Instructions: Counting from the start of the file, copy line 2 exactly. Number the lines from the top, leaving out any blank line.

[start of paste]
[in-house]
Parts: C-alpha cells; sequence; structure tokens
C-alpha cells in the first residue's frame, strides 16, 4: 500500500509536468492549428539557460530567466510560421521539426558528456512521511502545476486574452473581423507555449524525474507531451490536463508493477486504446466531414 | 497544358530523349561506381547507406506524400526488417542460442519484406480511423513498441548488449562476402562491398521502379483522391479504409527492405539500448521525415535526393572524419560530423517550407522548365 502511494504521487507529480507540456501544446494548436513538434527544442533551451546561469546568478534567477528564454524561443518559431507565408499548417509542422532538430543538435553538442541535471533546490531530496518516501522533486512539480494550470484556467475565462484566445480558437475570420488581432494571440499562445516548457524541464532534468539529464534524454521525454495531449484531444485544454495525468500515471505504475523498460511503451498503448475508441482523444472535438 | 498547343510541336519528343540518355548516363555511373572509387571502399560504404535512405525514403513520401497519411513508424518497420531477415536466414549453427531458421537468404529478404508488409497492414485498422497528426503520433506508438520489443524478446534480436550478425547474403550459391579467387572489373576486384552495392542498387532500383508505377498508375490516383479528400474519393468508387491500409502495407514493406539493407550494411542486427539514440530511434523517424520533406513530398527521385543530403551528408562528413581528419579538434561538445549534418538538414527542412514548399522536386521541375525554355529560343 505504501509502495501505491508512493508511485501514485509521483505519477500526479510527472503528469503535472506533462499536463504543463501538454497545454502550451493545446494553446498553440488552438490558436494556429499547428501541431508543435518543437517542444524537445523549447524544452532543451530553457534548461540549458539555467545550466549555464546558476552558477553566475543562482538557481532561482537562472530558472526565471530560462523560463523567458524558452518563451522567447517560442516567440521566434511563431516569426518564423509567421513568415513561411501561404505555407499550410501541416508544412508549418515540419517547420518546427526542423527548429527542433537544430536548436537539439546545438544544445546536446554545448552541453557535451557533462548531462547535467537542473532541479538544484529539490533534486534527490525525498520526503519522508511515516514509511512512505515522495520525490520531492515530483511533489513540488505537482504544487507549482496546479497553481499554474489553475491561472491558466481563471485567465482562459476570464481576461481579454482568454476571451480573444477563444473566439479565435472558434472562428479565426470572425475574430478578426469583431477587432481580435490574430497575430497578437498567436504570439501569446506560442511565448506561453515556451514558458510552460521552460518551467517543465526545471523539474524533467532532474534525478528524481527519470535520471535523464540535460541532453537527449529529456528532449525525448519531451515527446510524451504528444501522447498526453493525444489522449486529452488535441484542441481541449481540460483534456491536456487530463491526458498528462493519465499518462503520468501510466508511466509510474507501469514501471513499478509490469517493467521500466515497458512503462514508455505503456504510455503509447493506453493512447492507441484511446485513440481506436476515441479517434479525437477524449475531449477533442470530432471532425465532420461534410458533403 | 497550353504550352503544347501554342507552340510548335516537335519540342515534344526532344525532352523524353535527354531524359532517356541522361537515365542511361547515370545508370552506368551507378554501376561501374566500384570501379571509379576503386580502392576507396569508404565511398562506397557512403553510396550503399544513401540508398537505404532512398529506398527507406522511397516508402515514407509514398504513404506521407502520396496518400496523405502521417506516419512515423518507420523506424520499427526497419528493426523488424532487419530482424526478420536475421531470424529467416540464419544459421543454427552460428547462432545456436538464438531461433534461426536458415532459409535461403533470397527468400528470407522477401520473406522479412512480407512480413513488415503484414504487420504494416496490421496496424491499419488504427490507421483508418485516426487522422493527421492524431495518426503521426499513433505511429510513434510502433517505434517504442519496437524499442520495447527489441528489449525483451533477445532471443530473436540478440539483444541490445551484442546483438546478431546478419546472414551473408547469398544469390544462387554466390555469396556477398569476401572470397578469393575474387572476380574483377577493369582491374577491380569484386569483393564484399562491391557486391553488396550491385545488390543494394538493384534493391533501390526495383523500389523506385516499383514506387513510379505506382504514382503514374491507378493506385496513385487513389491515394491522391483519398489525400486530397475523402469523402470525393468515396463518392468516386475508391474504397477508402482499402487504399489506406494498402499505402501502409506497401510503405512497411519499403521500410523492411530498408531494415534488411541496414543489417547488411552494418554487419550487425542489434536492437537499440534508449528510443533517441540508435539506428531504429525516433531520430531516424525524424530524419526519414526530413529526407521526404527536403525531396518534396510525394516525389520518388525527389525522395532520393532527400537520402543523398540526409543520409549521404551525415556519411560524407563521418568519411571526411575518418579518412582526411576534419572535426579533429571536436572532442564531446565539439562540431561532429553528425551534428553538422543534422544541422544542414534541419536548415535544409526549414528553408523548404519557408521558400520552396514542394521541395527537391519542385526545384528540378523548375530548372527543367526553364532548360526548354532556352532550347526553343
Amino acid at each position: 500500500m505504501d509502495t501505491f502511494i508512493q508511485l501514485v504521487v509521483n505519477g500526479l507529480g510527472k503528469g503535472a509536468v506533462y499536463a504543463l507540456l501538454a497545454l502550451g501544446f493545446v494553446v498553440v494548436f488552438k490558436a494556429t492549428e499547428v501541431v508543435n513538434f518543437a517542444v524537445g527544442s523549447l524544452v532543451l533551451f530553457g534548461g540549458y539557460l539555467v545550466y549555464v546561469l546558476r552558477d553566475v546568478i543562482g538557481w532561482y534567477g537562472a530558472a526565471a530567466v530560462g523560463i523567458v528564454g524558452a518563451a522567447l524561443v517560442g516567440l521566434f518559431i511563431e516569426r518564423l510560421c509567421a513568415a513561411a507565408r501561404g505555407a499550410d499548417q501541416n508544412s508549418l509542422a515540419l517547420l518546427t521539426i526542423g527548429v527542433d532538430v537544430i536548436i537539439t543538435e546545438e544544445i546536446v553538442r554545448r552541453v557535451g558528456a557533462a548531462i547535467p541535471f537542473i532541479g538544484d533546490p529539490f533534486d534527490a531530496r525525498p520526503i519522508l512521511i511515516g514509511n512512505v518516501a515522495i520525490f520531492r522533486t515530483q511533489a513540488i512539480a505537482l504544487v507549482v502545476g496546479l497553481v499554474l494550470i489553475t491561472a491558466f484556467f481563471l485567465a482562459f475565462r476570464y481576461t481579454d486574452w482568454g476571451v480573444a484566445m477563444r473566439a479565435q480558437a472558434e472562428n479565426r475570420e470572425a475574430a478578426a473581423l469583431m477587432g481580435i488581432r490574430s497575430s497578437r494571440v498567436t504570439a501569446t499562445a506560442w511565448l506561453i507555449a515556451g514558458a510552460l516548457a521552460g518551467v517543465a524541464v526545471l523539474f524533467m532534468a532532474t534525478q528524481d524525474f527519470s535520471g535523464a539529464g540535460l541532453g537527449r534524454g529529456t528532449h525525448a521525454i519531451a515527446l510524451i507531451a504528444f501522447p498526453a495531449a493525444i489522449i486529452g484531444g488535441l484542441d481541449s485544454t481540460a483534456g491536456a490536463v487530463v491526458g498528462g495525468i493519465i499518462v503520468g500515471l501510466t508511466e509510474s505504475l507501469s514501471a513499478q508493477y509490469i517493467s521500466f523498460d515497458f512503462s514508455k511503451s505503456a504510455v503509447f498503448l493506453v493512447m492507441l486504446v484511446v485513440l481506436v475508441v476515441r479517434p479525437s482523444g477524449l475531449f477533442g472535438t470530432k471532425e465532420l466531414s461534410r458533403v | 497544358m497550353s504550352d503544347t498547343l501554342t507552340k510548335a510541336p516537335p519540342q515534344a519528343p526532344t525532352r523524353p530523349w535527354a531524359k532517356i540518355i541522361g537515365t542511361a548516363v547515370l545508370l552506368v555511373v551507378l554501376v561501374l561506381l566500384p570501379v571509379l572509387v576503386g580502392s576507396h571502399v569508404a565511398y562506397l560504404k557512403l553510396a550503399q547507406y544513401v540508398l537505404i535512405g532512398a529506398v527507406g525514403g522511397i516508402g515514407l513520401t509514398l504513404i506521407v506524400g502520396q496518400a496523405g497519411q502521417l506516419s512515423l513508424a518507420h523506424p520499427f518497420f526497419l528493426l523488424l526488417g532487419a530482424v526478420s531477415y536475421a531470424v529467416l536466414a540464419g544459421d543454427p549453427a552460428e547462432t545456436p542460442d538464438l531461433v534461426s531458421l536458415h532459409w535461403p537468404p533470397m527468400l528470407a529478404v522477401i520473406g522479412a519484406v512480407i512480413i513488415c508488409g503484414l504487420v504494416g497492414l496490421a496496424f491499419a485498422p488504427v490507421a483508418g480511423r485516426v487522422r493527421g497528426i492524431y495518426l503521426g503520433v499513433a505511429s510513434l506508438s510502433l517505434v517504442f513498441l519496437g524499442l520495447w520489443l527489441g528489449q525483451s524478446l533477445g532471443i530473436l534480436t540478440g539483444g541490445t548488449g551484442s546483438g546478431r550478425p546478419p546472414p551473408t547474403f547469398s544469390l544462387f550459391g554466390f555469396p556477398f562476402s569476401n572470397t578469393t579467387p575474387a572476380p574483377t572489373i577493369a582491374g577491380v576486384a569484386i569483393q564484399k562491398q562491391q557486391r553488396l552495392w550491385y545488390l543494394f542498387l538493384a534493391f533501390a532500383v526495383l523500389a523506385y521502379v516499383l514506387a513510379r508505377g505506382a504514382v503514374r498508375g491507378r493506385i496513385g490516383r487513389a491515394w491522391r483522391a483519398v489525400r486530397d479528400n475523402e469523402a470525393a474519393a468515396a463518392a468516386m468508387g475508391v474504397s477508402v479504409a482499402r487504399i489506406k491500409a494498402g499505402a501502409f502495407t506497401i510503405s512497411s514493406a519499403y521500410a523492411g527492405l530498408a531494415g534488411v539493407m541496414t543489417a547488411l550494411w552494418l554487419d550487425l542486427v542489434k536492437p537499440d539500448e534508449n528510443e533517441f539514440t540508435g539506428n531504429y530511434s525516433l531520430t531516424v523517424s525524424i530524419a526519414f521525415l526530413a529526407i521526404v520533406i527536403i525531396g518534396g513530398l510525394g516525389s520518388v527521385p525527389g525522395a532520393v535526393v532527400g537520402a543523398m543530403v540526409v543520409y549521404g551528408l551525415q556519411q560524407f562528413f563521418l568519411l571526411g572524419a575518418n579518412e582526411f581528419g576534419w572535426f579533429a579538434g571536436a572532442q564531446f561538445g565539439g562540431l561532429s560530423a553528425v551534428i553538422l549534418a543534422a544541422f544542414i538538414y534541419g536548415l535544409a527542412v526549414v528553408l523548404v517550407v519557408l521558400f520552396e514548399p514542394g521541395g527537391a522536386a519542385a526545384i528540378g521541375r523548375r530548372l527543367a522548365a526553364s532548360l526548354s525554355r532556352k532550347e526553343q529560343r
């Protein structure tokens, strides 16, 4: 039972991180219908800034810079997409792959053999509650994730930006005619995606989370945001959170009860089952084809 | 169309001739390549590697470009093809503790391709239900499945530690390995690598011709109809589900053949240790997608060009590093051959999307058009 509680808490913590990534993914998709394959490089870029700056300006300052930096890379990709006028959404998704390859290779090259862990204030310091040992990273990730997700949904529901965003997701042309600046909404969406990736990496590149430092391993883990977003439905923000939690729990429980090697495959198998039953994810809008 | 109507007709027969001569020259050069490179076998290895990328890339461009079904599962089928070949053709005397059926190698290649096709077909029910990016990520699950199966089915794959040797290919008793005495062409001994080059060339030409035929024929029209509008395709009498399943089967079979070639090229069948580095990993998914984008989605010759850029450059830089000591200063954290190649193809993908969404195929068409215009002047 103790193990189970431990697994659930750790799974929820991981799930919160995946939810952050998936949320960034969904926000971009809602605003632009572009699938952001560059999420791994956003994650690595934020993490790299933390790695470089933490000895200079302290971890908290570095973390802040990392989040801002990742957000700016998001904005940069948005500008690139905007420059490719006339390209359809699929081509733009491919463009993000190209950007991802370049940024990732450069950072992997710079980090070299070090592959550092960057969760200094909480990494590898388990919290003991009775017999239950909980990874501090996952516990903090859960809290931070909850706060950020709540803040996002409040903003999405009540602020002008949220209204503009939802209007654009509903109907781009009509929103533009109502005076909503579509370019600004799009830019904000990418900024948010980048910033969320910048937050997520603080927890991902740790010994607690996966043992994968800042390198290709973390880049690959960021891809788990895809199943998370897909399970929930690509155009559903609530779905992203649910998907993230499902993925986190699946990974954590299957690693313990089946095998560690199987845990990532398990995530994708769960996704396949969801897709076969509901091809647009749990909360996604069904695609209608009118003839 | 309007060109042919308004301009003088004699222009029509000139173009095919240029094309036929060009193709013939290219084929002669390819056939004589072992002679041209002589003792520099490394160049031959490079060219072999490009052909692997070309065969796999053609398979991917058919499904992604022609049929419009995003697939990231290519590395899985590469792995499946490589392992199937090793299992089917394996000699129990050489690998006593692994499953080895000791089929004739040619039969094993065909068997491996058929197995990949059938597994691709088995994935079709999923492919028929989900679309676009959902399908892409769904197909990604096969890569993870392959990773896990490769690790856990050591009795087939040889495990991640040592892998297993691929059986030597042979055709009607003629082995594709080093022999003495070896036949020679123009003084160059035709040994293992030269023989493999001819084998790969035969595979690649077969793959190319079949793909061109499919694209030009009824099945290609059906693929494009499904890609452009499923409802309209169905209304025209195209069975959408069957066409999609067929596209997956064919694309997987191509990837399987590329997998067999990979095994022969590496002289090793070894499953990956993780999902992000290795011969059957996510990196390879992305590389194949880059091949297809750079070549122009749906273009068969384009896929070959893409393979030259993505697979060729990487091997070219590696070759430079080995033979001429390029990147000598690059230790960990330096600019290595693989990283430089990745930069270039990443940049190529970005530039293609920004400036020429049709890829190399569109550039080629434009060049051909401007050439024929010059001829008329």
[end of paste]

Parts: C-alpha cells; sequence; structure tokens